In May Krien did let the essay go, and what she ended up with is nine chapters that investigate, and link together, some of the big ideas that all of us really need to understand as we hurtle towards whatever the future holds. Krien covers the reef, the mine and all the moving parts involved: social factors (un/employment), economics, royalties, Indigenous land rights, environmental advocacy, and how these are all playing out in a narcissistic game of capitalism and politics.
As I read the essay, little lights spark in my memory – I recollect the news stories covering a lot of this, news stories that had bobbed up and become submerged again before I had time to connect them to the bigger picture. And this is exactly what The Long Goodbye does.
On page four, we get the cannonball to the guts: “Over 65 per cent of the northern reef is dead.” Krien starts by providing an inventory of our ailing ecosystems: mangroves turn white in far north Queensland, kelp forests in Western Australia and Tasmania perish, algae coats coral off the north-west coast and blooms at an unprecedented scale in Victoria’s rivers, oysters die en masse in the south.
The facts Krien lays out on the environmental degradation of the reef and other ecosystems are devastating. But perhaps even more so is the scene described in Australian Parliament, when a Greens senator drew attention to a tweet sent out by a professor in charge of evaluating the bleaching of the reef – the professor and his students had wept when they saw the results – and members of the elected Coalition “laughed and gave sarcastic sighs of sympathy.”
Every time I think of this scene my pulse rushes in my ears. There are many moments like this in the essay. During the time it took me to read it, I had to have several breaks where I put it down for days at a time. The thought of returning to it gave me a huge stone in my guts.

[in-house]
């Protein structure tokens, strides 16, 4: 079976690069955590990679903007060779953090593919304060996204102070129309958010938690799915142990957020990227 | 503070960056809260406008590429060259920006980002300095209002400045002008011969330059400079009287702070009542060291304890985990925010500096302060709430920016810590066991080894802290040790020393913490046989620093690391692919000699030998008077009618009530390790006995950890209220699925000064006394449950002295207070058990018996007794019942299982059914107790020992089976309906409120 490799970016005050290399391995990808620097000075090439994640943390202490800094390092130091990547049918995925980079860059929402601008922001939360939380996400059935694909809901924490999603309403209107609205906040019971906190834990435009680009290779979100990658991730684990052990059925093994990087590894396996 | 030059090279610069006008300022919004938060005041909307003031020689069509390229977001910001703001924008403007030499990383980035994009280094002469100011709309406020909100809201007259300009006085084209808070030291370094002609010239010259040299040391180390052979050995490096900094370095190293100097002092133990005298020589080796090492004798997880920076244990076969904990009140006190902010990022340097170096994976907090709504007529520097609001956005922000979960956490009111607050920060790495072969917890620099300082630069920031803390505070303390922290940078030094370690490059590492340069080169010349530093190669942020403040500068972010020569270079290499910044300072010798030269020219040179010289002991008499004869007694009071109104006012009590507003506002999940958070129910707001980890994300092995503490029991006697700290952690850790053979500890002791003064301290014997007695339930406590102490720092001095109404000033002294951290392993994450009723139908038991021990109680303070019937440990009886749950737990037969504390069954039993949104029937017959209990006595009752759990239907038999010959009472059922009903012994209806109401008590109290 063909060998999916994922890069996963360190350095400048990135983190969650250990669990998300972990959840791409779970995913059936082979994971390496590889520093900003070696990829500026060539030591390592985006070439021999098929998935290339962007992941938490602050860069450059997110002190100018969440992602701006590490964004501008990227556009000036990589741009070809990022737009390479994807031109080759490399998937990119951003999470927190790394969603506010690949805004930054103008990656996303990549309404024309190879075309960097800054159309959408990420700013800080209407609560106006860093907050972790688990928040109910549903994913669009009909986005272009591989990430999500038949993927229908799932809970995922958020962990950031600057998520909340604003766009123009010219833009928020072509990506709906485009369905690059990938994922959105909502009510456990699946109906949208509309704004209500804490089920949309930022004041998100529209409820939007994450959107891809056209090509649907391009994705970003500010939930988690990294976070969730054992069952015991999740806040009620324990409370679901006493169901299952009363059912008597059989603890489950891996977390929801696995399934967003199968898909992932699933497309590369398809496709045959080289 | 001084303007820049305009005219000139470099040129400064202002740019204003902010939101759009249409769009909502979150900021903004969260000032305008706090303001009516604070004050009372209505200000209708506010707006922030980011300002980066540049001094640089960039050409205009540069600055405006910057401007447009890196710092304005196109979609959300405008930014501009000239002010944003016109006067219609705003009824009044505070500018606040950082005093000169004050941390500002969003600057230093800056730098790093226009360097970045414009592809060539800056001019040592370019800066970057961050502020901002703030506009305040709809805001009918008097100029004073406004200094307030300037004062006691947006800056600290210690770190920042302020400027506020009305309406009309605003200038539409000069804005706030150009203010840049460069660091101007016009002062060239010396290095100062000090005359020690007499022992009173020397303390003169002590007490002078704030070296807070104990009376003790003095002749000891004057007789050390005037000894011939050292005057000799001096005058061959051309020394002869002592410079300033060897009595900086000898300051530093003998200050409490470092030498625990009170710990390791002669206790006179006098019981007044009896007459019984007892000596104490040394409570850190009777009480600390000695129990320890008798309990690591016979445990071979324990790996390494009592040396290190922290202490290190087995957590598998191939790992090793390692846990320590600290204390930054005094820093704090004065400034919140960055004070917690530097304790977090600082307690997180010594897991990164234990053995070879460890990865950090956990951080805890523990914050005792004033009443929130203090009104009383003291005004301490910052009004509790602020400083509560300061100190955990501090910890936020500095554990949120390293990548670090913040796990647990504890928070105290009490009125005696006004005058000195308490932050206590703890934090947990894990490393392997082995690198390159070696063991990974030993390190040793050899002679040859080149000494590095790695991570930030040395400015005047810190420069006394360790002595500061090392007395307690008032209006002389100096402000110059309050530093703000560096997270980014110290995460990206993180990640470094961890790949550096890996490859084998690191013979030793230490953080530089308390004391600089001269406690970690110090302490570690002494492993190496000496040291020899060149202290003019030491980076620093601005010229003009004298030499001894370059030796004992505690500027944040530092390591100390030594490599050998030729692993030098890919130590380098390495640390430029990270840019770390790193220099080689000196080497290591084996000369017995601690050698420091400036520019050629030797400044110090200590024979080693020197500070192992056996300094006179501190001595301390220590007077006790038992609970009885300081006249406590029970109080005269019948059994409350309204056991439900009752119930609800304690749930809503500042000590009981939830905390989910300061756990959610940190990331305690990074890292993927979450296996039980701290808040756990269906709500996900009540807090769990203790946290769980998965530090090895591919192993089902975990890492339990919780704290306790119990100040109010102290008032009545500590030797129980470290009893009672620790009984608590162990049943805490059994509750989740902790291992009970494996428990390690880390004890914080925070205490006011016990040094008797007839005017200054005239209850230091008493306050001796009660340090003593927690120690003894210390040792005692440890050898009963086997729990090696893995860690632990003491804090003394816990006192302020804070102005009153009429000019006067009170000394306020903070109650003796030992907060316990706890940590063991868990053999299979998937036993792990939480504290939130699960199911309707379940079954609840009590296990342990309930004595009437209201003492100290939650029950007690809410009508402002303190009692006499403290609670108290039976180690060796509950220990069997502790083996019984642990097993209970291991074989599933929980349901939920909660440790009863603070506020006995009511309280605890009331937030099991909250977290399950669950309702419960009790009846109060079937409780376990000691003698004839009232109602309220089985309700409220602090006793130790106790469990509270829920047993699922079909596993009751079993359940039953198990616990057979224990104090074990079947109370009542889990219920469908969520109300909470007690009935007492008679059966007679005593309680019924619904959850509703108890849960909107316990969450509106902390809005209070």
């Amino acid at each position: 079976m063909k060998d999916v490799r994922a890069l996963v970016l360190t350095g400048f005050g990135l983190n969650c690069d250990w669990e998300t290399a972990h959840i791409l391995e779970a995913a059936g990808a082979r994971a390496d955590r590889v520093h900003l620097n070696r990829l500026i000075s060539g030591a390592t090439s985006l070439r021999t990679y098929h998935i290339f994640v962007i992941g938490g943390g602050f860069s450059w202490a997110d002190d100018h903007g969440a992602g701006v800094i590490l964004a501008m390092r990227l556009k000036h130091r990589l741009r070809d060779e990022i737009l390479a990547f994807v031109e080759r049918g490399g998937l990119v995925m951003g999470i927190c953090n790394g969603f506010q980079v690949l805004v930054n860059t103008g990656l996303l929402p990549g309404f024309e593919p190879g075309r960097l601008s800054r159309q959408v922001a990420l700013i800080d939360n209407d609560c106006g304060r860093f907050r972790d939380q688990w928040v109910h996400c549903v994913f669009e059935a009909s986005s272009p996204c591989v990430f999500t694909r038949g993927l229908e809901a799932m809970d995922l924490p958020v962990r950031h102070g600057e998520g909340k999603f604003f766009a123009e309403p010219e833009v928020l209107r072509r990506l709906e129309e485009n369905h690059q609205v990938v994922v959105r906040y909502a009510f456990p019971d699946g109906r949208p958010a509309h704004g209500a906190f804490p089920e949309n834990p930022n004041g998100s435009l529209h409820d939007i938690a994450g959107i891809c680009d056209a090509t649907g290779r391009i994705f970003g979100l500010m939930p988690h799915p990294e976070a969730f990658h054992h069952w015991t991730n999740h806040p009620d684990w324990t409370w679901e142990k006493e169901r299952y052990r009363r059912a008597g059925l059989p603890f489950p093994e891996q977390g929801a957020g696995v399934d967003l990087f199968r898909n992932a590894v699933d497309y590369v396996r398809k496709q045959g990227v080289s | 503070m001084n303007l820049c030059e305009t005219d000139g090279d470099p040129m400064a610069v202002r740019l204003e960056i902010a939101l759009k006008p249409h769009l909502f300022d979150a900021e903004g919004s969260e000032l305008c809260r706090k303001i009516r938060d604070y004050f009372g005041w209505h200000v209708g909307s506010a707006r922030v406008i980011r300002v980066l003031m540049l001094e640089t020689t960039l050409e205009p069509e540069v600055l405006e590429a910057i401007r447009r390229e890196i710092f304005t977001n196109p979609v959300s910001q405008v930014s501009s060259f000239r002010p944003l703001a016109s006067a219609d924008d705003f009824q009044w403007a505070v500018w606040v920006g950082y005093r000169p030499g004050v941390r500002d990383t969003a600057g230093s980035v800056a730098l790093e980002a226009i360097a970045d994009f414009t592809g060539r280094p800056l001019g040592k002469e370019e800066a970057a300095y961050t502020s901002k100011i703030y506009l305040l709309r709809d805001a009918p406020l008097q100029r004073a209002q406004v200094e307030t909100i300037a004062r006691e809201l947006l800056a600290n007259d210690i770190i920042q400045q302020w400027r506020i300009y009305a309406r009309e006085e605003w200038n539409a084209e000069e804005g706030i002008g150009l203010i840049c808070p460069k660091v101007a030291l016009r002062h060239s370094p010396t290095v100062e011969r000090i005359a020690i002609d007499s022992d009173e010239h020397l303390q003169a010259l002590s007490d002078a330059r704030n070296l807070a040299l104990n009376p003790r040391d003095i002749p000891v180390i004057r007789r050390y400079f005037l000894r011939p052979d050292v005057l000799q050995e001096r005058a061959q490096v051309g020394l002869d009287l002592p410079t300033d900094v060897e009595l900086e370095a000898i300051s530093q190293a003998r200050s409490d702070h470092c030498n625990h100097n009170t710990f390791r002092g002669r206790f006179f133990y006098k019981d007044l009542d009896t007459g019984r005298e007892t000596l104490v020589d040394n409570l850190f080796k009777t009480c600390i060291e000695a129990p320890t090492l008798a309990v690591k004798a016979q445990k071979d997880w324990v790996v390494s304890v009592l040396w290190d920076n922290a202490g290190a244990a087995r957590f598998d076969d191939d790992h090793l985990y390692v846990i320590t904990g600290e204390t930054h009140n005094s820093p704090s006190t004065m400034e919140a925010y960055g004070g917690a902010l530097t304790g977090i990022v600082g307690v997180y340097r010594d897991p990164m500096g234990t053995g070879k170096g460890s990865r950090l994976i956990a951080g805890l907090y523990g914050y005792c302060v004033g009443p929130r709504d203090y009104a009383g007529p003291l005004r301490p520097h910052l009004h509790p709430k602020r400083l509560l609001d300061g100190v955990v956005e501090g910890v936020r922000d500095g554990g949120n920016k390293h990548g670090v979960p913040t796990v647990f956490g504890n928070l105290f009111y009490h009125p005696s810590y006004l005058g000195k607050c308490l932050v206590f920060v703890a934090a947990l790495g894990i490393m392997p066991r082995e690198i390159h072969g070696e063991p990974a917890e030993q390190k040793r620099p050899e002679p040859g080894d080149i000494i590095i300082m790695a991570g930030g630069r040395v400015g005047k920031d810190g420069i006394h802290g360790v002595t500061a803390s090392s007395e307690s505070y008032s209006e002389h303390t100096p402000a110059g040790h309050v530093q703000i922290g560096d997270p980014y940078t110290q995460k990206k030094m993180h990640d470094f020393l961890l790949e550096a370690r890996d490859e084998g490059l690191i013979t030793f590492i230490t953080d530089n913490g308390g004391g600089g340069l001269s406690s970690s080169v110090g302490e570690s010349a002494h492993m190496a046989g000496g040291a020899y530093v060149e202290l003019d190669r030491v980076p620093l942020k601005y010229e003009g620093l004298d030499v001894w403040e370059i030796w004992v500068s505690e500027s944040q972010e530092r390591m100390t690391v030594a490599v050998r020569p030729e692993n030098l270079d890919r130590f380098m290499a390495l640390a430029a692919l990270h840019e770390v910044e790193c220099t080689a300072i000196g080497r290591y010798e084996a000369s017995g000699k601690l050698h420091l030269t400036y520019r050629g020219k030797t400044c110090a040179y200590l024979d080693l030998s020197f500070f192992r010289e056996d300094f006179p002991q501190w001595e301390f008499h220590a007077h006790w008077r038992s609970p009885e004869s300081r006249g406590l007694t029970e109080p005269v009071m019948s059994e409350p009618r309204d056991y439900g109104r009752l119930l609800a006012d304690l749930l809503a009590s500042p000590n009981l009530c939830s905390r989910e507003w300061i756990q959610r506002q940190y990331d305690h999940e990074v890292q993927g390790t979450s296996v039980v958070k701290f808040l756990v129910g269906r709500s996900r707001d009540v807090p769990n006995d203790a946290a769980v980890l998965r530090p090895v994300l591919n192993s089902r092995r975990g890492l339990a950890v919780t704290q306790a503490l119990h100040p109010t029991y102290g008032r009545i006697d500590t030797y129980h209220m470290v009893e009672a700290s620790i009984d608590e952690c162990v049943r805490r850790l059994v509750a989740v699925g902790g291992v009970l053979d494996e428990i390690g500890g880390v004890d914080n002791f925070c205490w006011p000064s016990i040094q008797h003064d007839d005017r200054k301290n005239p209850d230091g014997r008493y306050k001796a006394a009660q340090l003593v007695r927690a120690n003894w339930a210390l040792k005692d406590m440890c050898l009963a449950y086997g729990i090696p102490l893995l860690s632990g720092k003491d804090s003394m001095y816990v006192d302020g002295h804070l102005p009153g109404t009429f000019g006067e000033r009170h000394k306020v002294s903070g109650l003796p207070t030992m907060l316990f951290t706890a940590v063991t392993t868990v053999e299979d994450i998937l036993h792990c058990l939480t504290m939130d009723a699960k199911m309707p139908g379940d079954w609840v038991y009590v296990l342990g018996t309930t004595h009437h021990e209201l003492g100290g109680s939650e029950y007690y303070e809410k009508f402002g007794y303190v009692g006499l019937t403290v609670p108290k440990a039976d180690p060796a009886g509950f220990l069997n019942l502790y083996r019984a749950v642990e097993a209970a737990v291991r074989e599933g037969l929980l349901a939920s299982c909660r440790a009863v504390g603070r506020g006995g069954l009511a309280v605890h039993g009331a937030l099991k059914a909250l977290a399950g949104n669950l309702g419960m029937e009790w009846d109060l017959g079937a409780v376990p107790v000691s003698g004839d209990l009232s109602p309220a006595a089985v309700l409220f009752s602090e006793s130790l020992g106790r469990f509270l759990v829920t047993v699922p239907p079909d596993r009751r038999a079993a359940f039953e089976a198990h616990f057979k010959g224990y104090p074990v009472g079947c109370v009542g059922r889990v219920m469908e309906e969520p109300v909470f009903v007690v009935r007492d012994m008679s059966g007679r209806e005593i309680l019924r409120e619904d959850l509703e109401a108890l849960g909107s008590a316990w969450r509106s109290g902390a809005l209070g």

Krien demystifies the relationship between politics, business, and media, and how they work together to fake a rational economic argument for coal mining, and the Adani mine in particular. Central to the argument for Adani is the fact that the mine will create 10,000 jobs for the underemployed of Queensland, the creation of which is the mayor of Townsville’s “moral responsibility”. So it’s sort of crazy-making to find that Adani’s own figures guy has reported under oath that Adani will provide “on average around 1464 employee years of full time equivalent direct and indirect jobs.”
Throughout The Long Goodbye Krien labours to unpick this type of manipulative rhetoric: mines go through an “approvals process” rather than an application process; the Minerals Council of Australia calls royalties (the payment for the product that they purchase) part of the “total tax burden”; “overburden” is the life that exists where someone wants to open up a mine; the Landscape Guardians lobby to stop wind turbines.
Krien’s ability to detect and disentangle untruth seems almost instinctive. And it may be in part. But what seems effortlessly explained must actually take hours and hours to research, check, cross-check, draft and tighten. In the third chapter of the essay, ‘Getting to yes’, Krien explains what power the traditional owners of the land are supposed to have, what power they have in practical terms when a mine is being planned, and the unethical ways that business and government bulldoze on through no matter what. Look at the way she can process, condense and communicate a really complex idea: